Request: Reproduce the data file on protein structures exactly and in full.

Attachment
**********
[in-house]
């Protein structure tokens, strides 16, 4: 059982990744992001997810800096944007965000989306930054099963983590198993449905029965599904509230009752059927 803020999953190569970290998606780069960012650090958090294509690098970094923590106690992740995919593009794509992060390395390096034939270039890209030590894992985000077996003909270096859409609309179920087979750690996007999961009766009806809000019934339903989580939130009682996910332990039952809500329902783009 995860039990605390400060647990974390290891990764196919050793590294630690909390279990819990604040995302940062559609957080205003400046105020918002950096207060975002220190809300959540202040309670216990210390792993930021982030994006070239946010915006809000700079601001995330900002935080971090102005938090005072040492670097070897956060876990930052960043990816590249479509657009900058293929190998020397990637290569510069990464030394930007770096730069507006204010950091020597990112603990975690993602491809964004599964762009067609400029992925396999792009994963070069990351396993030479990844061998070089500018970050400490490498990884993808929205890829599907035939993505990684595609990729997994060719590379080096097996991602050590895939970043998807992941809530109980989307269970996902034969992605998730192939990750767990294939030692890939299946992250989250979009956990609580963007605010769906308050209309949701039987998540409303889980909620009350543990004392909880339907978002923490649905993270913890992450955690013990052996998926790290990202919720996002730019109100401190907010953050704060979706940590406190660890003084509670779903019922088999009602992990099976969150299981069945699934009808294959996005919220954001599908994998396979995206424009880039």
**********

[in-house]
């Protein structure tokens, strides 16, 4: 059982990744992001997810800096944007965000989306930054099963983590198993449905029965599904509230009752059927 803020999953190569970290998606780069960012650090958090294509690098970094923590106690992740995919593009794509992060390395390096034939270039890209030590894992985000077996003909270096859409609309179920087979750690996007999961009766009806809000019934339903989580939130009682996910332990039952809500329902783009 995860039990605390400060647990974390290891990764196919050793590294630690909390279990819990604040995302940062559609957080205003400046105020918002950096207060975002220190809300959540202040309670216990210390792993930021982030994006070239946010915006809000700079601001995330900002935080971090102005938090005072040492670097070897956060876990930052960043990816590249479509657009900058293929190998020397990637290569510069990464030394930007770096730069507006204010950091020597990112603990975690993602491809964004599964762009067609400029992925396999792009994963070069990351396993030479990844061998070089500018970050400490490498990884993808929205890829599907035939993505990684595609990729997994060719590379080096097996991602050590895939970043998807992941809530109980989307269970996902034969992605998730192939990750767990294939030692890939299946992250989250979009956990609580963007605010769906308050209309949701039987998540409303889980909620009350543990004392909880339907978002923490649905993270913890992450955690013990052996998926790290990202919720996002730019109100401190907010953050704060979706940590406190660890003084509670779903019922088999009602992990099976969150299981069945699934009808294959996005919220954001599908994998396979995206424009880039």